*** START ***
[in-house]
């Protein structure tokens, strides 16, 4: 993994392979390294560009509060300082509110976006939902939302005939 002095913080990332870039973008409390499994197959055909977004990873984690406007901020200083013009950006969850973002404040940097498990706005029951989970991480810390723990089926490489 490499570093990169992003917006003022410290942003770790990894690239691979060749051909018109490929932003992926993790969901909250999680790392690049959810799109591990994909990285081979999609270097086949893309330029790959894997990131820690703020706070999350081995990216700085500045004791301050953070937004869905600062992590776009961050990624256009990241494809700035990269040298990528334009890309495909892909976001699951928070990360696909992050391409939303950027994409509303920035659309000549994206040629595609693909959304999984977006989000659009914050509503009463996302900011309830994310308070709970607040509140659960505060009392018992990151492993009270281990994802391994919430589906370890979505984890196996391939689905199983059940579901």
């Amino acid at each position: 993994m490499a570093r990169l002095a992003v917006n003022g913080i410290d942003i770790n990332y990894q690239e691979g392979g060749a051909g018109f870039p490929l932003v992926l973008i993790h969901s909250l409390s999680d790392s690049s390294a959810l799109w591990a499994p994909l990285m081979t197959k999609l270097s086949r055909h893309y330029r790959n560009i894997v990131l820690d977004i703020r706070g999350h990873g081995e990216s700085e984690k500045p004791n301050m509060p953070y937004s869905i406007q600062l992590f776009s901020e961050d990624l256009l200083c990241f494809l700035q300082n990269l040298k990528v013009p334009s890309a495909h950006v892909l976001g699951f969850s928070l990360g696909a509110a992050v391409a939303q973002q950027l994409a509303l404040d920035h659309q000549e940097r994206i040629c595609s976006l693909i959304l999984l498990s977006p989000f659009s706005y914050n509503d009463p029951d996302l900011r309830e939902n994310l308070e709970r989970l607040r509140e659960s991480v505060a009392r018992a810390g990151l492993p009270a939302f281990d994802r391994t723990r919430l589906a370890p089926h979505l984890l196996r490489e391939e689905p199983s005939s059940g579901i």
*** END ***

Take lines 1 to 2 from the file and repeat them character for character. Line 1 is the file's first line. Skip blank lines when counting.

[in-house]
């Protein structure tokens, strides 16, 4: 993994392979390294560009509060300082509110976006939902939302005939 002095913080990332870039973008409390499994197959055909977004990873984690406007901020200083013009950006969850973002404040940097498990706005029951989970991480810390723990089926490489 490499570093990169992003917006003022410290942003770790990894690239691979060749051909018109490929932003992926993790969901909250999680790392690049959810799109591990994909990285081979999609270097086949893309330029790959894997990131820690703020706070999350081995990216700085500045004791301050953070937004869905600062992590776009961050990624256009990241494809700035990269040298990528334009890309495909892909976001699951928070990360696909992050391409939303950027994409509303920035659309000549994206040629595609693909959304999984977006989000659009914050509503009463996302900011309830994310308070709970607040509140659960505060009392018992990151492993009270281990994802391994919430589906370890979505984890196996391939689905199983059940579901």